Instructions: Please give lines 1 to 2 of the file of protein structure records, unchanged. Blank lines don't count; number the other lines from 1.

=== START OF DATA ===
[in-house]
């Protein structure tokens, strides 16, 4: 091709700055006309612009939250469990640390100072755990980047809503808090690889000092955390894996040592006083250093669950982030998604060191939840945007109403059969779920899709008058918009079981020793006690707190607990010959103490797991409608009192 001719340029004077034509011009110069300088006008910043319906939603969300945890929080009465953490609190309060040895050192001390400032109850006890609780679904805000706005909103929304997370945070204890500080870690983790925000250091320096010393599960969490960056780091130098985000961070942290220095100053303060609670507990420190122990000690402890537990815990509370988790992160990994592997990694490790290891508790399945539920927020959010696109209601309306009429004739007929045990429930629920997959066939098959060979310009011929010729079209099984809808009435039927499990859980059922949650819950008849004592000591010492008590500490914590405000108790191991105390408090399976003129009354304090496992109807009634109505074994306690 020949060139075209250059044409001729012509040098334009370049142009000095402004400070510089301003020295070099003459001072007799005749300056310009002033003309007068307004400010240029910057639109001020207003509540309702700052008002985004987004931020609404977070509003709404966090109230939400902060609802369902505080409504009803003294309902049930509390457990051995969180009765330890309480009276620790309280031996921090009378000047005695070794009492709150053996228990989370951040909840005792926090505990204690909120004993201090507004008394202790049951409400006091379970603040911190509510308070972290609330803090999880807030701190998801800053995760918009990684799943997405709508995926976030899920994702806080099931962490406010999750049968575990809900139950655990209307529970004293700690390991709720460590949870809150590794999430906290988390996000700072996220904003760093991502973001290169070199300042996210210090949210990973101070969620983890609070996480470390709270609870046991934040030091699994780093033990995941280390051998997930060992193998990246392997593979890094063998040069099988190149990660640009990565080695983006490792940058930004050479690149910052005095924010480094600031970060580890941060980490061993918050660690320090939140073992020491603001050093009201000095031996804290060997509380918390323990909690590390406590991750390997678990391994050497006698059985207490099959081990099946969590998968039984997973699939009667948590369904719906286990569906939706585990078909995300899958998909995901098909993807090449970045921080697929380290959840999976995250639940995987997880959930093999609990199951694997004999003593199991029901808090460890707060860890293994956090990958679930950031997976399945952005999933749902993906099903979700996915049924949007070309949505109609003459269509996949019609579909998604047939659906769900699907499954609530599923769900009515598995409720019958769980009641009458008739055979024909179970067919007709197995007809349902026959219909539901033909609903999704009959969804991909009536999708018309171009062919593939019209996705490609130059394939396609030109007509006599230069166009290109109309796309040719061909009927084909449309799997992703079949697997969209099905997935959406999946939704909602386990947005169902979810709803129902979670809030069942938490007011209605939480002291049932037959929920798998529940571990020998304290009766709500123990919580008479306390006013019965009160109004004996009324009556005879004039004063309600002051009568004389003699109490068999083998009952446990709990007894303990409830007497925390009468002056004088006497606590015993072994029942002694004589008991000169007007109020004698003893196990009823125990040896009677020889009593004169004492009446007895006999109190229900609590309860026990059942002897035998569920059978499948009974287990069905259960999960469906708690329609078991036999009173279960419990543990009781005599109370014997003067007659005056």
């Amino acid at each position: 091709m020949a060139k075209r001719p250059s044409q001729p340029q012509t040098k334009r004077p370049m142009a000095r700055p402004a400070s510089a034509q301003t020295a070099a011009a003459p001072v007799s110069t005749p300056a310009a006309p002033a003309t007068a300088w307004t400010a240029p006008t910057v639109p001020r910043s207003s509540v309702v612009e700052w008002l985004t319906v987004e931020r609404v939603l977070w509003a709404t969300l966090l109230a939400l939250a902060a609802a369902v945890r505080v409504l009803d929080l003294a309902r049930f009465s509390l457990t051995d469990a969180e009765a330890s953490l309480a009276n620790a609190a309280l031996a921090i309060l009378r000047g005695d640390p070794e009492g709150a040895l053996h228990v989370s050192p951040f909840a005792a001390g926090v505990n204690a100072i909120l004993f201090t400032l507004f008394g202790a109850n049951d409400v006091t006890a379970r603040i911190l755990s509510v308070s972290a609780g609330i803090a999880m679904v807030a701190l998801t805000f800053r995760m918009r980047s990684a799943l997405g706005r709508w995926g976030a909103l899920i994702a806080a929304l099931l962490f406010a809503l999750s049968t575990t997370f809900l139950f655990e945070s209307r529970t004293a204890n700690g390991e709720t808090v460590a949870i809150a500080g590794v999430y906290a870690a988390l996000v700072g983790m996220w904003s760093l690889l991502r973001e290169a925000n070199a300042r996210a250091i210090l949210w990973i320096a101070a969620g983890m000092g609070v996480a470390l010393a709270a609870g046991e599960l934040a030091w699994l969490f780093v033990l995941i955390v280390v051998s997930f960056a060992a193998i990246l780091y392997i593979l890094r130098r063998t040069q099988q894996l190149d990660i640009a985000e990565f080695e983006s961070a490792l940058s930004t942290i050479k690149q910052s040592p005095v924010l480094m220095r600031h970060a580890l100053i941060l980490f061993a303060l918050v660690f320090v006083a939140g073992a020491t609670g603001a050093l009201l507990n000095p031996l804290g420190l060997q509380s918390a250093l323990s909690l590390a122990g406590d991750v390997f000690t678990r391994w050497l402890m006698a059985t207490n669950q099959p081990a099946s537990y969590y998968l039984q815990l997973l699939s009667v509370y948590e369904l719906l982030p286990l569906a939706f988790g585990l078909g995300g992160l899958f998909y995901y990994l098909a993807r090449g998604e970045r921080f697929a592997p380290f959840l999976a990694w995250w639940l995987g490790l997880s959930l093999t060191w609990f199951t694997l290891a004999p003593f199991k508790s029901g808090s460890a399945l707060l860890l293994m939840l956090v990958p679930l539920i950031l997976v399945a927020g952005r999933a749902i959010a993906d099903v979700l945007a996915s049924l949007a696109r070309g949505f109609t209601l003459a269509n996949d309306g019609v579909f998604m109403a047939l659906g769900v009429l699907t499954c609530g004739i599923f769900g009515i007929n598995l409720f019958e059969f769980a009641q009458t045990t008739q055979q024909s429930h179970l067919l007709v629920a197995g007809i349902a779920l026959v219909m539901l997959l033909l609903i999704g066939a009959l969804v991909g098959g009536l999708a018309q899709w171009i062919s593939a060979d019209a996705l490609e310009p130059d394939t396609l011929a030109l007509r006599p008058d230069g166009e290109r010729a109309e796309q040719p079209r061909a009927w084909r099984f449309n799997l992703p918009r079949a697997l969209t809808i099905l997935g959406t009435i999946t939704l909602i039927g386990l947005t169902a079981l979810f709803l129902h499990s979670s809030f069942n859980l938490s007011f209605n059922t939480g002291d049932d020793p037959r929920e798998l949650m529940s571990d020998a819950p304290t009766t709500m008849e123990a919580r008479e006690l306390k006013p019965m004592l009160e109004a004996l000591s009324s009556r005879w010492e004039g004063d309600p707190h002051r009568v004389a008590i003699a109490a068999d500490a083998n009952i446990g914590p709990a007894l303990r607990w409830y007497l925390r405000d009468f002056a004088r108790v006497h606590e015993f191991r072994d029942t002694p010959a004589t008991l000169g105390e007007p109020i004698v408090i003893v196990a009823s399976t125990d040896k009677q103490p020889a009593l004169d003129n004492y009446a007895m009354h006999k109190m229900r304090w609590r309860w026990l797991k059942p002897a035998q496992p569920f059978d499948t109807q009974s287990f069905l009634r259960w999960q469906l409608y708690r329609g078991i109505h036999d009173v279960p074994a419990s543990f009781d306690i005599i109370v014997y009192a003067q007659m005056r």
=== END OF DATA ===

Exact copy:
[in-house]
């Protein structure tokens, strides 16, 4: 091709700055006309612009939250469990640390100072755990980047809503808090690889000092955390894996040592006083250093669950982030998604060191939840945007109403059969779920899709008058918009079981020793006690707190607990010959103490797991409608009192 001719340029004077034509011009110069300088006008910043319906939603969300945890929080009465953490609190309060040895050192001390400032109850006890609780679904805000706005909103929304997370945070204890500080870690983790925000250091320096010393599960969490960056780091130098985000961070942290220095100053303060609670507990420190122990000690402890537990815990509370988790992160990994592997990694490790290891508790399945539920927020959010696109209601309306009429004739007929045990429930629920997959066939098959060979310009011929010729079209099984809808009435039927499990859980059922949650819950008849004592000591010492008590500490914590405000108790191991105390408090399976003129009354304090496992109807009634109505074994306690 020949060139075209250059044409001729012509040098334009370049142009000095402004400070510089301003020295070099003459001072007799005749300056310009002033003309007068307004400010240029910057639109001020207003509540309702700052008002985004987004931020609404977070509003709404966090109230939400902060609802369902505080409504009803003294309902049930509390457990051995969180009765330890309480009276620790309280031996921090009378000047005695070794009492709150053996228990989370951040909840005792926090505990204690909120004993201090507004008394202790049951409400006091379970603040911190509510308070972290609330803090999880807030701190998801800053995760918009990684799943997405709508995926976030899920994702806080099931962490406010999750049968575990809900139950655990209307529970004293700690390991709720460590949870809150590794999430906290988390996000700072996220904003760093991502973001290169070199300042996210210090949210990973101070969620983890609070996480470390709270609870046991934040030091699994780093033990995941280390051998997930060992193998990246392997593979890094063998040069099988190149990660640009990565080695983006490792940058930004050479690149910052005095924010480094600031970060580890941060980490061993918050660690320090939140073992020491603001050093009201000095031996804290060997509380918390323990909690590390406590991750390997678990391994050497006698059985207490099959081990099946969590998968039984997973699939009667948590369904719906286990569906939706585990078909995300899958998909995901098909993807090449970045921080697929380290959840999976995250639940995987997880959930093999609990199951694997004999003593199991029901808090460890707060860890293994956090990958679930950031997976399945952005999933749902993906099903979700996915049924949007070309949505109609003459269509996949019609579909998604047939659906769900699907499954609530599923769900009515598995409720019958769980009641009458008739055979024909179970067919007709197995007809349902026959219909539901033909609903999704009959969804991909009536999708018309171009062919593939019209996705490609130059394939396609030109007509006599230069166009290109109309796309040719061909009927084909449309799997992703079949697997969209099905997935959406999946939704909602386990947005169902979810709803129902979670809030069942938490007011209605939480002291049932037959929920798998529940571990020998304290009766709500123990919580008479306390006013019965009160109004004996009324009556005879004039004063309600002051009568004389003699109490068999083998009952446990709990007894303990409830007497925390009468002056004088006497606590015993072994029942002694004589008991000169007007109020004698003893196990009823125990040896009677020889009593004169004492009446007895006999109190229900609590309860026990059942002897035998569920059978499948009974287990069905259960999960469906708690329609078991036999009173279960419990543990009781005599109370014997003067007659005056």